A spike in earthquakes across Oklahoma is forcing the state's energy regulator to urgently consider tougher restrictions on drilling activity. From June 17 to 24, there have been 35 earthquakes of magnitude 3.0 or greater in the state, according to the Oklahoma Geological Survey. Particularly worrying for regulators, some of the recent quakes occurred in the Oklahoma City metropolitan area, where there are no high-volume wastewater injection wells.
The spike in quakes comes roughly two months after new rules governing the disposal of briny wastewater from drilling took full effect. Drillers were ordered by the Oklahoma Corporation Commission (OCC), which regulates the oil and gas industry, to stop disposing wastewater below the state's deepest rock formation, believed to be one of the main causes of the quakes, and to reduce the depth of wells that already go that deep.
"We have to approach it anew," said Matt Skinner, a spokesman for the OCC. "There's been a huge increase. That's a game-changer," he said, referring to the recent jump in tremors. Oklahoma has been grappling with a rise in seismic activity since 2009, amid an expansion of drilling activity that has doubled the state's oil output in the last seven years. The energy boom has created jobs and contributed to state coffers, but many residents are deeply uneasy about the tremors.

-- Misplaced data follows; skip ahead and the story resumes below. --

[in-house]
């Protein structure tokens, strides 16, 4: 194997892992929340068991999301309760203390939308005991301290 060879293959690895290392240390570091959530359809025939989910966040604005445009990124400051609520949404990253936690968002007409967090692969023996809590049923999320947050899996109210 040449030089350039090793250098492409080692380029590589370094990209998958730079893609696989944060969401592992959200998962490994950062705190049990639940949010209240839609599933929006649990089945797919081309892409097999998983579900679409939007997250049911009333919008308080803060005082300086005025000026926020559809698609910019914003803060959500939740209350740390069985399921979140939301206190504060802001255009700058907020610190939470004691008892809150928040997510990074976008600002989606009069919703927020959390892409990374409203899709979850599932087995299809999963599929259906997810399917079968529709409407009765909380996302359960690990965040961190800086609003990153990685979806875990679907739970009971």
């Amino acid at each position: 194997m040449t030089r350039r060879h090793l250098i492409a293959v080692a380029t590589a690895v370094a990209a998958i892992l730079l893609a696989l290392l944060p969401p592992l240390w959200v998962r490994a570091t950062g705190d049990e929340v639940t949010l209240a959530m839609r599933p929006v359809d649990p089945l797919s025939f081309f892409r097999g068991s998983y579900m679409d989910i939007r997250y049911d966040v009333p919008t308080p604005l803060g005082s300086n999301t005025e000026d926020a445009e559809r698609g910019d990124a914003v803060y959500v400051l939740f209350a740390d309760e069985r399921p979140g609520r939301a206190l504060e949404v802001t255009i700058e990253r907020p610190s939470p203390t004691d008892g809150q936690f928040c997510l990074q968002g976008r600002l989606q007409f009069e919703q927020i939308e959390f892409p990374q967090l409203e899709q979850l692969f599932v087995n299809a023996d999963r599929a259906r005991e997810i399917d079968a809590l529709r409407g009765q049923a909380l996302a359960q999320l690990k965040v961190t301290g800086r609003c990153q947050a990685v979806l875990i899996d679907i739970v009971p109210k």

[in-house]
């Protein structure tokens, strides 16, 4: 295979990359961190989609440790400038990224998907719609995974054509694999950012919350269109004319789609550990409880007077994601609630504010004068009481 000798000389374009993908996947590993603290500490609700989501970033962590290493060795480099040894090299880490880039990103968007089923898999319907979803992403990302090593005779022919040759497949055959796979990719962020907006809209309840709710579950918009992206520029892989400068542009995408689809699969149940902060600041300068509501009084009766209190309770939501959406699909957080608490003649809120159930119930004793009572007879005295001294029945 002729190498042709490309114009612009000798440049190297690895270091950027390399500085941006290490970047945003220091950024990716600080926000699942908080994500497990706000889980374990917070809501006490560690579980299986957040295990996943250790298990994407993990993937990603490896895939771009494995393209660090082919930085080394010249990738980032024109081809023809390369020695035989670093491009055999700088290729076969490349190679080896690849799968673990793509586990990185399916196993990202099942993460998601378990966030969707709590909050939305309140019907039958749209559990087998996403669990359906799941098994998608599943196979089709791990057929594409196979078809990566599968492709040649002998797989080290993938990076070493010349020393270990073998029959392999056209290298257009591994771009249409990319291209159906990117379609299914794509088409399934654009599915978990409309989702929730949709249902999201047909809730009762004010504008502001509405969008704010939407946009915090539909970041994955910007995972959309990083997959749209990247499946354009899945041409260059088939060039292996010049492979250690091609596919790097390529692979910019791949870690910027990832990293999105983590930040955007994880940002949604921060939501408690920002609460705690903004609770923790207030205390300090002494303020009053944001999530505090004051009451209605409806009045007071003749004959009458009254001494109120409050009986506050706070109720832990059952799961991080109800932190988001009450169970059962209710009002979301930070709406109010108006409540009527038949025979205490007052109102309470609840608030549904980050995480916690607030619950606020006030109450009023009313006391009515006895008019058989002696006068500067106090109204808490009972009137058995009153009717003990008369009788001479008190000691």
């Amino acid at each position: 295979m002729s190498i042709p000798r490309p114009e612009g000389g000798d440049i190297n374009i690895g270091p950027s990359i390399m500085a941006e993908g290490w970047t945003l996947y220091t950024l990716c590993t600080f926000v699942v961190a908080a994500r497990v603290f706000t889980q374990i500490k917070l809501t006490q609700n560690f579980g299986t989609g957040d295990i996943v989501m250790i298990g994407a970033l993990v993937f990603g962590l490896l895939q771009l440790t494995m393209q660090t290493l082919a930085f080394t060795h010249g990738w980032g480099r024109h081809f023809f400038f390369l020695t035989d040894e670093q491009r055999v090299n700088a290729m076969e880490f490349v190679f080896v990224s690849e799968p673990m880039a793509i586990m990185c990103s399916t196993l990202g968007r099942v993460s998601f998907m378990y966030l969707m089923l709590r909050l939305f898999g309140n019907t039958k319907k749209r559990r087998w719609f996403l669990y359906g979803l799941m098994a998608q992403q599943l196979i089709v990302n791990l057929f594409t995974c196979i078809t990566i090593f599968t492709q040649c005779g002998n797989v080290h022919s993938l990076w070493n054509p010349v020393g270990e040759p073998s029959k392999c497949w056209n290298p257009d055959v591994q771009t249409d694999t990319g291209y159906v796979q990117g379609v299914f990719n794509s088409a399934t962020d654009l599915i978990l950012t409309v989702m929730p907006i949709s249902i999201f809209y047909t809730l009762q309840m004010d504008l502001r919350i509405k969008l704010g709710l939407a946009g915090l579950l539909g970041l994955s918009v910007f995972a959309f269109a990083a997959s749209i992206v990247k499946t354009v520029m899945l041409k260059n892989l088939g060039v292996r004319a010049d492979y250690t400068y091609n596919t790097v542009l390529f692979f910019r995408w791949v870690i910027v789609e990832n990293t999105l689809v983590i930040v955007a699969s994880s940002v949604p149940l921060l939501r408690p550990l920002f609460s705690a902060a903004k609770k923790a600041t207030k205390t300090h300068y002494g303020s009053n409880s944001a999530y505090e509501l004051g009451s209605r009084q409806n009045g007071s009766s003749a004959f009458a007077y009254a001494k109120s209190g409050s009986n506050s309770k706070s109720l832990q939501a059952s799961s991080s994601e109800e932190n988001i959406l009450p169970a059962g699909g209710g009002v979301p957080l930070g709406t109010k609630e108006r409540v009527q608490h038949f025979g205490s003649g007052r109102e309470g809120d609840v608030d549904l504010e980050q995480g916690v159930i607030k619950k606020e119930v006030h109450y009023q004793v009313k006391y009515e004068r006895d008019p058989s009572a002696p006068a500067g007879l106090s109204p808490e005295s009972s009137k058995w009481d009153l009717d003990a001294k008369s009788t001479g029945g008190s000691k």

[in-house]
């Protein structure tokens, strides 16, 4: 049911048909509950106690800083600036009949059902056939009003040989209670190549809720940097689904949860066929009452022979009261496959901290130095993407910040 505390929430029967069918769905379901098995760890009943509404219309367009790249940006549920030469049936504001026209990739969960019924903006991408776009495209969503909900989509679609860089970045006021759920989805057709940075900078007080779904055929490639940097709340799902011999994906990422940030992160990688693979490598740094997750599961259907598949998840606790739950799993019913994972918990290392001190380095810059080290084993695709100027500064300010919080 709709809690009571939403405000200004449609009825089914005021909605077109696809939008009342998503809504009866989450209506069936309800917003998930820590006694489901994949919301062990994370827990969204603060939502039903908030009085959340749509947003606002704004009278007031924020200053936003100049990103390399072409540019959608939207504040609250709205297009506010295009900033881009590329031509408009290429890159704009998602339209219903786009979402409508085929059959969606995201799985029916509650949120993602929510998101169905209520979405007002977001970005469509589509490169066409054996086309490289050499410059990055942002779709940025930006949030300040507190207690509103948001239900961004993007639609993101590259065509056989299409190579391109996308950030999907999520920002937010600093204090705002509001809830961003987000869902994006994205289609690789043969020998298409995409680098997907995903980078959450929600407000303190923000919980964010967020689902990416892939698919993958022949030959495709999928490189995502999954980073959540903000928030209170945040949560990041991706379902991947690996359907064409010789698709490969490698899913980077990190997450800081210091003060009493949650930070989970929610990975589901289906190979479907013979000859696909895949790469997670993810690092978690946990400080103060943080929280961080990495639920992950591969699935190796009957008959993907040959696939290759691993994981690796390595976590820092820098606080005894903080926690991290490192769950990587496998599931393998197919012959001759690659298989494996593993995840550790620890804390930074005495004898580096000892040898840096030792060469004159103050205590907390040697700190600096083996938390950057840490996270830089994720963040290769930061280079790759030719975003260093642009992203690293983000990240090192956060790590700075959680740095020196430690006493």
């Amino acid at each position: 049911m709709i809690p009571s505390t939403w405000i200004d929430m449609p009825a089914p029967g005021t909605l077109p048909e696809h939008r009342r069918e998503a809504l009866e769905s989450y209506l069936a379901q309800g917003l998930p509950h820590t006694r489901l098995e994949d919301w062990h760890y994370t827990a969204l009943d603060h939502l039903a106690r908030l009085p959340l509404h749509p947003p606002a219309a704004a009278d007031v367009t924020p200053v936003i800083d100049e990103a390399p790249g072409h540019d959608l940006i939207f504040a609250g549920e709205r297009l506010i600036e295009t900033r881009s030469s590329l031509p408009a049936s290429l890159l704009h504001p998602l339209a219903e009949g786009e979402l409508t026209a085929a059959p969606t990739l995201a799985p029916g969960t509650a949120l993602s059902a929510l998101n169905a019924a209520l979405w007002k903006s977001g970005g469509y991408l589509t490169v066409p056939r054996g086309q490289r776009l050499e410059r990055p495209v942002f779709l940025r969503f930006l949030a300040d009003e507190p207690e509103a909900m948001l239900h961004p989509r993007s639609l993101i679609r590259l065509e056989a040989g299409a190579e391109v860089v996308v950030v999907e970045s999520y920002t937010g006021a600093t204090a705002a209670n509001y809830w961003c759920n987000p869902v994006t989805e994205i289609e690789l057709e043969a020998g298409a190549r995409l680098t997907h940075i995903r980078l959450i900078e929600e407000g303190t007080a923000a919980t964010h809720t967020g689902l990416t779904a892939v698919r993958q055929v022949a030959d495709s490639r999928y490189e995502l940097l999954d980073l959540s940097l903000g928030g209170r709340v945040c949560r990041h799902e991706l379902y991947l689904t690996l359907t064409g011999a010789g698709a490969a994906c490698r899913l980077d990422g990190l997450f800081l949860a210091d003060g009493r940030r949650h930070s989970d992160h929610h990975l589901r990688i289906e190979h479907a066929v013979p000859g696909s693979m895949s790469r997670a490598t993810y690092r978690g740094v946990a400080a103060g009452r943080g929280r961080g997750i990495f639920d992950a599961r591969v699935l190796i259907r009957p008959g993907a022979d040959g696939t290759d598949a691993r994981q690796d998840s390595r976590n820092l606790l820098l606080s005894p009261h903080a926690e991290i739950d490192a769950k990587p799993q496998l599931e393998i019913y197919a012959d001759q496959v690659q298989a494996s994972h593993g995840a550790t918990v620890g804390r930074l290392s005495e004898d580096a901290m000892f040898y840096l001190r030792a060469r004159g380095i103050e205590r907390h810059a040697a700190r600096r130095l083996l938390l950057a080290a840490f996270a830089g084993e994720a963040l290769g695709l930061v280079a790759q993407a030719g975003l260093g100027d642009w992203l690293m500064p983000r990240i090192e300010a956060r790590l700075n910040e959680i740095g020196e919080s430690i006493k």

It was not immediately clear why there was a spike in quakes in the last eight days. Prior to this period, quakes of magnitude 3.0 or greater typically hit Oklahoma once or twice a day, according to data from the U.S. Geological Survey. Prior to 2009, there were only one or two such quakes in the state in a year.
Scientists attribute the general rise in tremors to soaring amounts of salty wastewater being injected underground. Injected liquid volumes have doubled from about 80 million barrels per month in 1997 to about 160 million barrels per month in 2013, according to a study by Stanford researchers published this month. The drilling boom is due in part to the expanded use of hydraulic fracturing, or "fracking," to access oil and gas in tight shale formations, although the salty wastewater being injected into Oklahoma's disposal wells is found naturally in formations along with the oil and gas, and are not fracking fluids.